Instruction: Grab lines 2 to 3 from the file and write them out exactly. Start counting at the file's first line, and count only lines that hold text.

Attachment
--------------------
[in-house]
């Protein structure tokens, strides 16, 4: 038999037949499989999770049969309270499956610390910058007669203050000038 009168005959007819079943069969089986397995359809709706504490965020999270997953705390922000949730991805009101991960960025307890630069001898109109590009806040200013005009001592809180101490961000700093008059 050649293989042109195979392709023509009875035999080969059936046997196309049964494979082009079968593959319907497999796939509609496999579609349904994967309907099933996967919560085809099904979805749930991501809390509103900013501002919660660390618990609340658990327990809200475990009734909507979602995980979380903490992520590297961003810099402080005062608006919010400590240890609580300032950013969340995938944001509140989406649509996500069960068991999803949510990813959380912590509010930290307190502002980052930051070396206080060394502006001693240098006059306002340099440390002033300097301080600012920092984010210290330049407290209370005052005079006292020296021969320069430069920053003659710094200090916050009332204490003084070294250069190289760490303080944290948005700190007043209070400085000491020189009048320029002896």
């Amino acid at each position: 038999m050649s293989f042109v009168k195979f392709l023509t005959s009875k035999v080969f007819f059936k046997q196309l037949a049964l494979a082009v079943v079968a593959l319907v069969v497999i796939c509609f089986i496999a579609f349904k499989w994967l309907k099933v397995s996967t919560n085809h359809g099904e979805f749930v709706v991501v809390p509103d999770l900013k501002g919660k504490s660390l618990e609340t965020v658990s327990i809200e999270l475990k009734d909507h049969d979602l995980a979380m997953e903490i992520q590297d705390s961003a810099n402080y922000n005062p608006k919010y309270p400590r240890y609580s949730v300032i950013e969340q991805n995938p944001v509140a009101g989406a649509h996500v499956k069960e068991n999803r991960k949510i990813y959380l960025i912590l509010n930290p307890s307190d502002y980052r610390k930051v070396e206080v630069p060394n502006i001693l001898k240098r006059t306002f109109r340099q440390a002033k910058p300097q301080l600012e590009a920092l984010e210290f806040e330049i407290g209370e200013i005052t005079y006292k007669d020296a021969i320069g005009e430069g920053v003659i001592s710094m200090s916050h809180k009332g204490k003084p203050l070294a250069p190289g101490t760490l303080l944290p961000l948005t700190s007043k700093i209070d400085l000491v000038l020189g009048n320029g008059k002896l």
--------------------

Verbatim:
């Protein structure tokens, strides 16, 4: 038999037949499989999770049969309270499956610390910058007669203050000038 009168005959007819079943069969089986397995359809709706504490965020999270997953705390922000949730991805009101991960960025307890630069001898109109590009806040200013005009001592809180101490961000700093008059 050649293989042109195979392709023509009875035999080969059936046997196309049964494979082009079968593959319907497999796939509609496999579609349904994967309907099933996967919560085809099904979805749930991501809390509103900013501002919660660390618990609340658990327990809200475990009734909507979602995980979380903490992520590297961003810099402080005062608006919010400590240890609580300032950013969340995938944001509140989406649509996500069960068991999803949510990813959380912590509010930290307190502002980052930051070396206080060394502006001693240098006059306002340099440390002033300097301080600012920092984010210290330049407290209370005052005079006292020296021969320069430069920053003659710094200090916050009332204490003084070294250069190289760490303080944290948005700190007043209070400085000491020189009048320029002896």
């Amino acid at each position: 038999m050649s293989f042109v009168k195979f392709l023509t005959s009875k035999v080969f007819f059936k046997q196309l037949a049964l494979a082009v079943v079968a593959l319907v069969v497999i796939c509609f089986i496999a579609f349904k499989w994967l309907k099933v397995s996967t919560n085809h359809g099904e979805f749930v709706v991501v809390p509103d999770l900013k501002g919660k504490s660390l618990e609340t965020v658990s327990i809200e999270l475990k009734d909507h049969d979602l995980a979380m997953e903490i992520q590297d705390s961003a810099n402080y922000n005062p608006k919010y309270p400590r240890y609580s949730v300032i950013e969340q991805n995938p944001v509140a009101g989406a649509h996500v499956k069960e068991n999803r991960k949510i990813y959380l960025i912590l509010n930290p307890s307190d502002y980052r610390k930051v070396e206080v630069p060394n502006i001693l001898k240098r006059t306002f109109r340099q440390a002033k910058p300097q301080l600012e590009a920092l984010e210290f806040e330049i407290g209370e200013i005052t005079y006292k007669d020296a021969i320069g005009e430069g920053v003659i001592s710094m200090s916050h809180k009332g204490k003084p203050l070294a250069p190289g101490t760490l303080l944290p961000l948005t700190s007043k700093i209070d400085l000491v000038l020189g009048n320029g008059k002896l």